The Impact of Routine Frozen Section Analysis during Cystectomy on Surgical Margins and Long-Term Outcomes
Jerome Jean-Gilles, Jr., Jorge L Yao, P Anthony di Sant'Agnese, Hiroshi Miyamoto. University of Rochester, Rochester, NY
Background: Intraoperative frozen sections analysis (FSA) is indicated when the histological findings can alter the surgical procedure. Literature recommends its use in the assessment of surgical margins in partial surgical resections but discourages its systematic use in radical surgical resections. The objective of this study is to investigate the impact of FSA in patients who underwent cystectomy for urothelial carcinoma.
Design: A retrospective review identified consecutive patients (n=247) who underwent a radical (n=240) or partial cystectomy (n=7) from 2004-2010 at our institution. A subset of patients (n=151) had at least 2 months or more follow-up. All patients underwent FSA of any combinations of the ureter, urethra, or perivesical tissue. FSA was correlated with the final surgical margin status and results of parrafin-wax embedded section diagnosis. Disease progression was evaluated using the Kaplan-Meier method.
Results: FSA was performed in 244 patients (99%), while no FSA was done in 3 patients (1%). Positive FSA (non-invasive/invasive carcinoma) in comparison with benign FSA (no malignancy identified) and atypical FSA showed a trend towards positive surgical margin (p<0.09). There was, however, a statistically significant correlation (p<0.03) between positive FSA diagnosis and positive SM in a subgroup of patients with muscle-invasive carcinoma (n=149; pT2 or greater on the final pathology report). The final surgical margin status showed no statistically significant correlation with the number of FSA received (range 0-17) during the procedure. There were thirty-five tumor recurrences during follow-up (mean: 21.8; range 2-54 months); 4 (1.6%) with negative FSA and positive surgical margin and 1 (0.4%) with positive FSA and positive surgical margin. Kaplan-Meier analysis revealed that the number or diagnosis of FSA was not significantly correlated with tumor progression.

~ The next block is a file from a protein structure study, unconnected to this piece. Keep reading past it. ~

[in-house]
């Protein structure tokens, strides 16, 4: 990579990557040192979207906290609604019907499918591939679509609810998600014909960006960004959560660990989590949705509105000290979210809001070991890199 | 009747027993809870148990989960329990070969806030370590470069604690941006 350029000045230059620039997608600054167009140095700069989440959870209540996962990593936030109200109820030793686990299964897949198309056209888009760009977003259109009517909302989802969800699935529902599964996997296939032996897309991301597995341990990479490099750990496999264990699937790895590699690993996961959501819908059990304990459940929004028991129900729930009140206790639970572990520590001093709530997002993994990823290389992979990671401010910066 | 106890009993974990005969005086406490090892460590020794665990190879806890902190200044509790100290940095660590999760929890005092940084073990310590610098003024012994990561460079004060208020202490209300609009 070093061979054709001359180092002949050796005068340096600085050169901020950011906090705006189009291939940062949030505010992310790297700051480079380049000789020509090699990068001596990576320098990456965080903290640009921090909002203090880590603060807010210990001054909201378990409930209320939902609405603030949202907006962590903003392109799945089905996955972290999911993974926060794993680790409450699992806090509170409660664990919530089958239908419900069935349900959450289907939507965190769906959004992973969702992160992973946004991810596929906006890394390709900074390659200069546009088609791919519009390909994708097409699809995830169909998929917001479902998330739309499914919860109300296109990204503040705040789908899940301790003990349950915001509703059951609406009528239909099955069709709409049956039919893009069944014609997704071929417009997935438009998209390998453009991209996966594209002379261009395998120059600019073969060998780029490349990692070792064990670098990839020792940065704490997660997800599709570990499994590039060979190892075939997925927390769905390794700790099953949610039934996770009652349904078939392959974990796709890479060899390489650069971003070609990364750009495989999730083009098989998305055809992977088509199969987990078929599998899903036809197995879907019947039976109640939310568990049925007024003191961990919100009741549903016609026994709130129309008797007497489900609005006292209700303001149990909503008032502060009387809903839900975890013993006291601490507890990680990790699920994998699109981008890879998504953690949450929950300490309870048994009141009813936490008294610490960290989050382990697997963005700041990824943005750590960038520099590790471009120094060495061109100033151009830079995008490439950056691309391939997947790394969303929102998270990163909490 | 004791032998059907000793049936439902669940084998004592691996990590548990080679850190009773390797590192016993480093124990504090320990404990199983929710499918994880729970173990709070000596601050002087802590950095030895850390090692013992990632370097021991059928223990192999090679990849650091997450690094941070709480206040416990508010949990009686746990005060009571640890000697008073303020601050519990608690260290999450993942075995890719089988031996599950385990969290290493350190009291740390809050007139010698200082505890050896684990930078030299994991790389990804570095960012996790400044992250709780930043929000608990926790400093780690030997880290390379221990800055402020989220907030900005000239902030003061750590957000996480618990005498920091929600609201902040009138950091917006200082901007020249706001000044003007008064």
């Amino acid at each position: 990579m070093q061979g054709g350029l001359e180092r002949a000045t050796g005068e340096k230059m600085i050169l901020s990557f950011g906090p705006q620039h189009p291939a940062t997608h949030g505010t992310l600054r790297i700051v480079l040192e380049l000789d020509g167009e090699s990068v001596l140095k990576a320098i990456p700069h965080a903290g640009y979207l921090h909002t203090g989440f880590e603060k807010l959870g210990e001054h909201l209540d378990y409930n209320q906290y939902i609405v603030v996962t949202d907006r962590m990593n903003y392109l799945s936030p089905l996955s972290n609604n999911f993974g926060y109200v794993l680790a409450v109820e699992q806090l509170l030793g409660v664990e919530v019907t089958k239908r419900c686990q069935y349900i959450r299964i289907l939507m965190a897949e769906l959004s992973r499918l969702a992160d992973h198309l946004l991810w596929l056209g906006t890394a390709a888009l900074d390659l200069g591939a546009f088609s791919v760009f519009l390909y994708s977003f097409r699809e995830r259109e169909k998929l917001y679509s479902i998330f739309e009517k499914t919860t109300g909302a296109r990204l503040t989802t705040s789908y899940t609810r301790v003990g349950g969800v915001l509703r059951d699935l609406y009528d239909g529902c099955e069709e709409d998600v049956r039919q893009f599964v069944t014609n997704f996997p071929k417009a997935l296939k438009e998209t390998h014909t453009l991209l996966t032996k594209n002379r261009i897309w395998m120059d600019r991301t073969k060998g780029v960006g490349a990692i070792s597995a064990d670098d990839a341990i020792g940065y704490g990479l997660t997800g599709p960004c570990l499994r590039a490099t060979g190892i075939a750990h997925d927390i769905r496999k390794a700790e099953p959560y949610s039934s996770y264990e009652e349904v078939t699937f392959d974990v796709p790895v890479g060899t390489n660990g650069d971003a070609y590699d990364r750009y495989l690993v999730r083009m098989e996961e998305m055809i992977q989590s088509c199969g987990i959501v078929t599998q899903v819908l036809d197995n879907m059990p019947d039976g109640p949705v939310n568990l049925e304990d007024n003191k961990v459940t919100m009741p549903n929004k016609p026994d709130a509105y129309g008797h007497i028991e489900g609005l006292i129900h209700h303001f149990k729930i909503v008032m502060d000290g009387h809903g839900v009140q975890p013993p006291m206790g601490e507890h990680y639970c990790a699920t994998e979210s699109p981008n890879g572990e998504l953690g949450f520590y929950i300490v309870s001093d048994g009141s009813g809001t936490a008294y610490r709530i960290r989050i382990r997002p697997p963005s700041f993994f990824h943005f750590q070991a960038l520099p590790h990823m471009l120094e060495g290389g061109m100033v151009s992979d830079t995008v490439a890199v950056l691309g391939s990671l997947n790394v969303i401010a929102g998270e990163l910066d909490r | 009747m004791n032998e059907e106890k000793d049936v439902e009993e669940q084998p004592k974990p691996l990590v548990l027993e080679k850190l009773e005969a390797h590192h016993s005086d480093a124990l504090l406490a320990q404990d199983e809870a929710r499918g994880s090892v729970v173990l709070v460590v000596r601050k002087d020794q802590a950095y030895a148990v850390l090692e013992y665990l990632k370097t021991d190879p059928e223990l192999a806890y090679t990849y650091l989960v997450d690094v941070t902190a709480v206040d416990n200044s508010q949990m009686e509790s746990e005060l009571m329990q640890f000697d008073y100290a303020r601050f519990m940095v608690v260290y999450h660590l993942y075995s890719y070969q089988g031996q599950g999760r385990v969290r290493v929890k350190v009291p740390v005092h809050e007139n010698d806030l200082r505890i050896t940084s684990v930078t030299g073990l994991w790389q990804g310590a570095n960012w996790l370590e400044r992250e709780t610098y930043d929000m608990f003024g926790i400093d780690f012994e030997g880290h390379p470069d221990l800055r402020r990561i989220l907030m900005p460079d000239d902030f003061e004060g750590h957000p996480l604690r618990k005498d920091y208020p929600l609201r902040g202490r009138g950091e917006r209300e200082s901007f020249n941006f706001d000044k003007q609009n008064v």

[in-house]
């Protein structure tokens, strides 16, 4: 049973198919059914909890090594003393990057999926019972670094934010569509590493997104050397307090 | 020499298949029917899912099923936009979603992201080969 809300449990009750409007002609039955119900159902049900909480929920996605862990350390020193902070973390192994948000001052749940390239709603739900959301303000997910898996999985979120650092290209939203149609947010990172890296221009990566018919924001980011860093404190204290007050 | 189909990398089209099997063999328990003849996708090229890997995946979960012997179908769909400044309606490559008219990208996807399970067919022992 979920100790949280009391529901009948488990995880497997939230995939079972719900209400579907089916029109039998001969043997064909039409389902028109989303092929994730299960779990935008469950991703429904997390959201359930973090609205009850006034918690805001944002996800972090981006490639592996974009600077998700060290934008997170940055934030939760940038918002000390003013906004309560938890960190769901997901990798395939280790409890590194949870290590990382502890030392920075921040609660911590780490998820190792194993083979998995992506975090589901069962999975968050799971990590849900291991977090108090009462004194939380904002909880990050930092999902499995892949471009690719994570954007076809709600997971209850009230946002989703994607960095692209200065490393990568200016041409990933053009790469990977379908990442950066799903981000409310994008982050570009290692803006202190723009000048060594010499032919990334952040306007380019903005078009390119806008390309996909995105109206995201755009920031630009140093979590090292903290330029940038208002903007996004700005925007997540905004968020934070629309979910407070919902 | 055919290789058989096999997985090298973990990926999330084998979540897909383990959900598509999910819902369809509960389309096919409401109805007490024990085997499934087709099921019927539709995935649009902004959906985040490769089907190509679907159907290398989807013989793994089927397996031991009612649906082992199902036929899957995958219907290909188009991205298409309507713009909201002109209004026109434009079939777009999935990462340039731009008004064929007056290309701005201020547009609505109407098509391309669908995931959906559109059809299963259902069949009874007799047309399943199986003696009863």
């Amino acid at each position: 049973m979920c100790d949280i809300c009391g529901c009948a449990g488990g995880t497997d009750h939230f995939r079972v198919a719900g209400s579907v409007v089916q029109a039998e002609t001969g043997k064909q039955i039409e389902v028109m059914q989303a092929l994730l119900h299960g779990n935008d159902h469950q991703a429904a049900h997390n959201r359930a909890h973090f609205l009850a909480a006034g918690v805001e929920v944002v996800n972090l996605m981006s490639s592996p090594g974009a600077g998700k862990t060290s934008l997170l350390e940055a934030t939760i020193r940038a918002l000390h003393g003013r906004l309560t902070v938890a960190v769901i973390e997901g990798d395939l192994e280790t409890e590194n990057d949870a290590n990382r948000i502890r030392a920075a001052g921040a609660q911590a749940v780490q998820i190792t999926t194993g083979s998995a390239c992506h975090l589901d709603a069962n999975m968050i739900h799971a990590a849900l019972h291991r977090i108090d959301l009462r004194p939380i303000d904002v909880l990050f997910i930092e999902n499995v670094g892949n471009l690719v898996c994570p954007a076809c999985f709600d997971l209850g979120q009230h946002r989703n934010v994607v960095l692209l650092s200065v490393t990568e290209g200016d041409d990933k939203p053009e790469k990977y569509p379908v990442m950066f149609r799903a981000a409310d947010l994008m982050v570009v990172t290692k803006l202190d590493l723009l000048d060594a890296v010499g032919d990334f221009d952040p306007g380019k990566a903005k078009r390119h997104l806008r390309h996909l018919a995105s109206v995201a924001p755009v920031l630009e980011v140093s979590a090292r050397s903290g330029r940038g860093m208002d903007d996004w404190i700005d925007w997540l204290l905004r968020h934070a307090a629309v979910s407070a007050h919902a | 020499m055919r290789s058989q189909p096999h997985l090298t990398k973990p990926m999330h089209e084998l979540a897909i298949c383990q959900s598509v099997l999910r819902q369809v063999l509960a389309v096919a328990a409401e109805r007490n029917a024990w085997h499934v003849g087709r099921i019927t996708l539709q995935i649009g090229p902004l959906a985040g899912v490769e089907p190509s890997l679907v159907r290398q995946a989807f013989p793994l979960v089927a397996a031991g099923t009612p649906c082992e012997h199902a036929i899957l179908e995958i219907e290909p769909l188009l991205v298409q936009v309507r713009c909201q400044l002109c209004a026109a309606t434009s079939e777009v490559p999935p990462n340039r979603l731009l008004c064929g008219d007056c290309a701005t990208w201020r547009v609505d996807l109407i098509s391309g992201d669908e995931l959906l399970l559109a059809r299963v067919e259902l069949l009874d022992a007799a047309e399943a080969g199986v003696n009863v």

Conclusions: Overall the utility of FSA in patients undergoing cystectomy (radical/partial) does not have any significant impact on final surgical margin status nor the long term outcomes. When FSAs are performed, their advantages are limited to malignant diagnoses which in our study have statistically significant correlation with positive surgical margin.
Category: Genitourinary (including renal tumors)
Wednesday, March 6, 2013 1:00 PM
Poster Session VI # 161, Wednesday Afternoon